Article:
Sunnyside Royal Hospital
|Sunnyside Royal Hospital|
|Opened||1858 (2nd Location)|
|Building Style||Corridor Plan|
|Architect(s)||Sydney Mitchell & Willson|
William Kelly (1895 Extensions)
|Location||Montrose, Angus, Scotland|
Sunnyside Royal Hospital, was built in 1855-7 on a hillside site 6km north of Montrose to replace the old Royal Asylum in the town. The new site was further developed in 1888-91 when a hospital block, designed by the architects, Sydney Mitchell & Wilson, was built to the north-west of the main building, and a large villa, Carnegie Lodge, was added to house private patients. Another two villas, Howden Villa and North Esk Villa, were built in the early 1900s to provide accommodation for pauper patients, and a nurses' home was constructed in 1935.
The Royal Asylum of Montrose was founded in 1781 by Mrs Susan Carnegie of Charlton for the treatment of private and pauper lunatics, and was the first purpose-built psychiatric institute in Scotland. Prior to this, insane patients had been housed in the Old Tolbooth in the High Street. In 1858 the asylum was transferred to Moffatt's new building on the lands of a farm at Sunnyside. The new building cost £27,513, and was built in the Jacobean style Moffatt often adopted. When the lease of the farmlands expired in 1911, 52 acres were purchased for the hospital at a cost of £4,500.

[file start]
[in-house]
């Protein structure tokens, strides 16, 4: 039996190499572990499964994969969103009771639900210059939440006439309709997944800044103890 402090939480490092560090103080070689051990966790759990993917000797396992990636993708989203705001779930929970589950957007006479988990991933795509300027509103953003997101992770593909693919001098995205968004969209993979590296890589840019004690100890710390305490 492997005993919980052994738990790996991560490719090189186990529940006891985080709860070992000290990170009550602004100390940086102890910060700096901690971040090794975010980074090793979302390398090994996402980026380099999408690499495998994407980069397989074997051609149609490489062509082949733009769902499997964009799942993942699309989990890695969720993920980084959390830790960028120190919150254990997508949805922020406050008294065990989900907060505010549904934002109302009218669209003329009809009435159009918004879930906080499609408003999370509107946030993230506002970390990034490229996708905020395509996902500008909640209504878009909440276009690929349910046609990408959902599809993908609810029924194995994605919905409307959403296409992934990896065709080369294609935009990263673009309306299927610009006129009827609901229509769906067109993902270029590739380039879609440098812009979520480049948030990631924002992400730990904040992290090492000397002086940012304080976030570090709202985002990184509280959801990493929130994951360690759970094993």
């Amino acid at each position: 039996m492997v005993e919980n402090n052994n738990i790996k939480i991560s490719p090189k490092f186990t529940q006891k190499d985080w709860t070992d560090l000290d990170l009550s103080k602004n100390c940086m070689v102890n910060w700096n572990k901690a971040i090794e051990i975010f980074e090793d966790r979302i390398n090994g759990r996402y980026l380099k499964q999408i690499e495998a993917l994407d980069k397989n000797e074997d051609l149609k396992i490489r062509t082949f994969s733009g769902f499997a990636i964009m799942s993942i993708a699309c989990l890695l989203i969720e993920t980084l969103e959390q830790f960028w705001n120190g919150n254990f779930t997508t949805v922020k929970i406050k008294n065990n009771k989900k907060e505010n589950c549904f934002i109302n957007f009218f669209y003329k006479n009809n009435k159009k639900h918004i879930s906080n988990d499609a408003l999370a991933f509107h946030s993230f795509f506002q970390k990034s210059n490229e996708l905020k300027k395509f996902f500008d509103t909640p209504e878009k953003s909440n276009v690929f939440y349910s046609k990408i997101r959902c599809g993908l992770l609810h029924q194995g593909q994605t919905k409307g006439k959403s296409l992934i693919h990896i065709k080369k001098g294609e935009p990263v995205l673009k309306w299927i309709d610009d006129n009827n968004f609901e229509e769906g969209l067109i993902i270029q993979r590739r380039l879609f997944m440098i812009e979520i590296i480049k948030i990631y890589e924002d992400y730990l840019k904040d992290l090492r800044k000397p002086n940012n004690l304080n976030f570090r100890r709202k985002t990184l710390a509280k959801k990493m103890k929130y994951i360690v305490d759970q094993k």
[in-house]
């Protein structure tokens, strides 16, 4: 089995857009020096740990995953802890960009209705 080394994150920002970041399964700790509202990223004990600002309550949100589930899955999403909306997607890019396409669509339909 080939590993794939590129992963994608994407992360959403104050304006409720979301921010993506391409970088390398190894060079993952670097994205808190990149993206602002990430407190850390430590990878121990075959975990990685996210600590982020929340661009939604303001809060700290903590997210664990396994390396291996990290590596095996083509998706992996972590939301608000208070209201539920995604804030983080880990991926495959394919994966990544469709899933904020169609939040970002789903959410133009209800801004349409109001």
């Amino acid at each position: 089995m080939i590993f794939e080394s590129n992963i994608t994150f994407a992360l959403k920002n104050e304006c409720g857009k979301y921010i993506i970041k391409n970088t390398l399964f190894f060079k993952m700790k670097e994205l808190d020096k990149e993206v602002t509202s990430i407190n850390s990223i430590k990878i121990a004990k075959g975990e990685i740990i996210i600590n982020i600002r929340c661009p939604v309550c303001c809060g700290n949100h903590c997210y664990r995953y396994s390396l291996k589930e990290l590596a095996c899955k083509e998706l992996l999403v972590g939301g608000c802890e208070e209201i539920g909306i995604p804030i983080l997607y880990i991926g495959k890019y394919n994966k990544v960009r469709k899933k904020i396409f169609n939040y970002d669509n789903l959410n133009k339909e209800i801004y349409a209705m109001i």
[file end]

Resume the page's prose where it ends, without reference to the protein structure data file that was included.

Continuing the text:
In 1948, the National Health Service 1946 (Scotland) Act brought the hospital under control of the Eastern Regional Hospital Board. Its name was changed from the Royal Asylum of Montrose to the Royal Mental Hospital of Montrose. In 1962 it became Sunnyside Royal Hospital and came under the jurisdiction of new management. During the 1950s and 1960s, the introduction of new drugs lessened the need for prolonged admission of patients. In addition, the Mental Health (Scotland) Act of 1960 also significantly altered legislation in respect of mental illness and reduced the grounds on which someone could be detained in a mental hospital. Currently Tayside Primary Care Trust has proposed a phased closure of much of the site.
The site was officially closed in late 2011 and most patients were sent to a new £20 million built at Stracathro Hospital, (also in Angus). Others were placed in the community. Sunnyside was open for 230 years before it closure, and was the oldest psychiatric hospital in Scotland.